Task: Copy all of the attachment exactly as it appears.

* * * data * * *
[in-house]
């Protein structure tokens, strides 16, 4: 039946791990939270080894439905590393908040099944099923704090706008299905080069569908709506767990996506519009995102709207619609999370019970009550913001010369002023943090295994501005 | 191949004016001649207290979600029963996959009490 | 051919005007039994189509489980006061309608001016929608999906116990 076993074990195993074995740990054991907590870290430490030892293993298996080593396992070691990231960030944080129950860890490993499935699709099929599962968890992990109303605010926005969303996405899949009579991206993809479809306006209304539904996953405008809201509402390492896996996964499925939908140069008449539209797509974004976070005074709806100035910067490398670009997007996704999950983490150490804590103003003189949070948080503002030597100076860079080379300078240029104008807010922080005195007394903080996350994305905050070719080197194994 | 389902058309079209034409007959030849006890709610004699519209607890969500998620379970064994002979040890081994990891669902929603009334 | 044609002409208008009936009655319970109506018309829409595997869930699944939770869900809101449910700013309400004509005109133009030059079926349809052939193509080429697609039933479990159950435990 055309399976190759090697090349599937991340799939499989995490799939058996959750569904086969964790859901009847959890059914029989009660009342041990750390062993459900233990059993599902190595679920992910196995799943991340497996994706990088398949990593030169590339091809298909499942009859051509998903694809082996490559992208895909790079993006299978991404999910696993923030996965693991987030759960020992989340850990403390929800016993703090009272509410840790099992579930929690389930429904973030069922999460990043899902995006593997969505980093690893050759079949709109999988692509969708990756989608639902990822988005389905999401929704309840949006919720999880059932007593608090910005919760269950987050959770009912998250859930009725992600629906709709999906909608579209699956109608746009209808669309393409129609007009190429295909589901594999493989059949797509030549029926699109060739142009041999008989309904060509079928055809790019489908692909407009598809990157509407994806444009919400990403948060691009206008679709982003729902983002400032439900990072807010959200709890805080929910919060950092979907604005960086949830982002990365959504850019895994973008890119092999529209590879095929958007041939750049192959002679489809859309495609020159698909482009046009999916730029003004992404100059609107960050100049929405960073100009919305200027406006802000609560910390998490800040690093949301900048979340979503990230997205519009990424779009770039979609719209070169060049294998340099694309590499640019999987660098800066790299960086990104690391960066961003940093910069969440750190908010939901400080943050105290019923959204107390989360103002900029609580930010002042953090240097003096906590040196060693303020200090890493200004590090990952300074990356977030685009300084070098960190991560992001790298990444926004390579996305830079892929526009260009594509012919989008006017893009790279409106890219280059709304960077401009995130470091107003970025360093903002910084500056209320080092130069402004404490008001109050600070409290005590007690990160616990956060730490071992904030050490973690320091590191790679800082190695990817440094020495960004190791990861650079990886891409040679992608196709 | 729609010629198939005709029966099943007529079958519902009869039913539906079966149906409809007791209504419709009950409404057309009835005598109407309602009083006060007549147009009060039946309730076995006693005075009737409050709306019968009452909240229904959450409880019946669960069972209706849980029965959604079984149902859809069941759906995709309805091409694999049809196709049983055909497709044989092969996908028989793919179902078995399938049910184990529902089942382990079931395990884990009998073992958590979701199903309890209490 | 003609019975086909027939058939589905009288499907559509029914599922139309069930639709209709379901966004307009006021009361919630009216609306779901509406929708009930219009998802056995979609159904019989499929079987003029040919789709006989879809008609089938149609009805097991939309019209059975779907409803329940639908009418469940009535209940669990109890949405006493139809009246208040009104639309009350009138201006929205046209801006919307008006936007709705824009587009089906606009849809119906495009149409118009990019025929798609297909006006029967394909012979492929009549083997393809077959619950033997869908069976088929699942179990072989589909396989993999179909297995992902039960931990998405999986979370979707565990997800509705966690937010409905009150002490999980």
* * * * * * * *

[in-house]
């Protein structure tokens, strides 16, 4: 039946791990939270080894439905590393908040099944099923704090706008299905080069569908709506767990996506519009995102709207619609999370019970009550913001010369002023943090295994501005 | 191949004016001649207290979600029963996959009490 | 051919005007039994189509489980006061309608001016929608999906116990 076993074990195993074995740990054991907590870290430490030892293993298996080593396992070691990231960030944080129950860890490993499935699709099929599962968890992990109303605010926005969303996405899949009579991206993809479809306006209304539904996953405008809201509402390492896996996964499925939908140069008449539209797509974004976070005074709806100035910067490398670009997007996704999950983490150490804590103003003189949070948080503002030597100076860079080379300078240029104008807010922080005195007394903080996350994305905050070719080197194994 | 389902058309079209034409007959030849006890709610004699519209607890969500998620379970064994002979040890081994990891669902929603009334 | 044609002409208008009936009655319970109506018309829409595997869930699944939770869900809101449910700013309400004509005109133009030059079926349809052939193509080429697609039933479990159950435990 055309399976190759090697090349599937991340799939499989995490799939058996959750569904086969964790859901009847959890059914029989009660009342041990750390062993459900233990059993599902190595679920992910196995799943991340497996994706990088398949990593030169590339091809298909499942009859051509998903694809082996490559992208895909790079993006299978991404999910696993923030996965693991987030759960020992989340850990403390929800016993703090009272509410840790099992579930929690389930429904973030069922999460990043899902995006593997969505980093690893050759079949709109999988692509969708990756989608639902990822988005389905999401929704309840949006919720999880059932007593608090910005919760269950987050959770009912998250859930009725992600629906709709999906909608579209699956109608746009209808669309393409129609007009190429295909589901594999493989059949797509030549029926699109060739142009041999008989309904060509079928055809790019489908692909407009598809990157509407994806444009919400990403948060691009206008679709982003729902983002400032439900990072807010959200709890805080929910919060950092979907604005960086949830982002990365959504850019895994973008890119092999529209590879095929958007041939750049192959002679489809859309495609020159698909482009046009999916730029003004992404100059609107960050100049929405960073100009919305200027406006802000609560910390998490800040690093949301900048979340979503990230997205519009990424779009770039979609719209070169060049294998340099694309590499640019999987660098800066790299960086990104690391960066961003940093910069969440750190908010939901400080943050105290019923959204107390989360103002900029609580930010002042953090240097003096906590040196060693303020200090890493200004590090990952300074990356977030685009300084070098960190991560992001790298990444926004390579996305830079892929526009260009594509012919989008006017893009790279409106890219280059709304960077401009995130470091107003970025360093903002910084500056209320080092130069402004404490008001109050600070409290005590007690990160616990956060730490071992904030050490973690320091590191790679800082190695990817440094020495960004190791990861650079990886891409040679992608196709 | 729609010629198939005709029966099943007529079958519902009869039913539906079966149906409809007791209504419709009950409404057309009835005598109407309602009083006060007549147009009060039946309730076995006693005075009737409050709306019968009452909240229904959450409880019946669960069972209706849980029965959604079984149902859809069941759906995709309805091409694999049809196709049983055909497709044989092969996908028989793919179902078995399938049910184990529902089942382990079931395990884990009998073992958590979701199903309890209490 | 003609019975086909027939058939589905009288499907559509029914599922139309069930639709209709379901966004307009006021009361919630009216609306779901509406929708009930219009998802056995979609159904019989499929079987003029040919789709006989879809008609089938149609009805097991939309019209059975779907409803329940639908009418469940009535209940669990109890949405006493139809009246208040009104639309009350009138201006929205046209801006919307008006936007709705824009587009089906606009849809119906495009149409118009990019025929798609297909006006029967394909012979492929009549083997393809077959619950033997869908069976088929699942179990072989589909396989993999179909297995992902039960931990998405999986979370979707565990997800509705966690937010409905009150002490999980």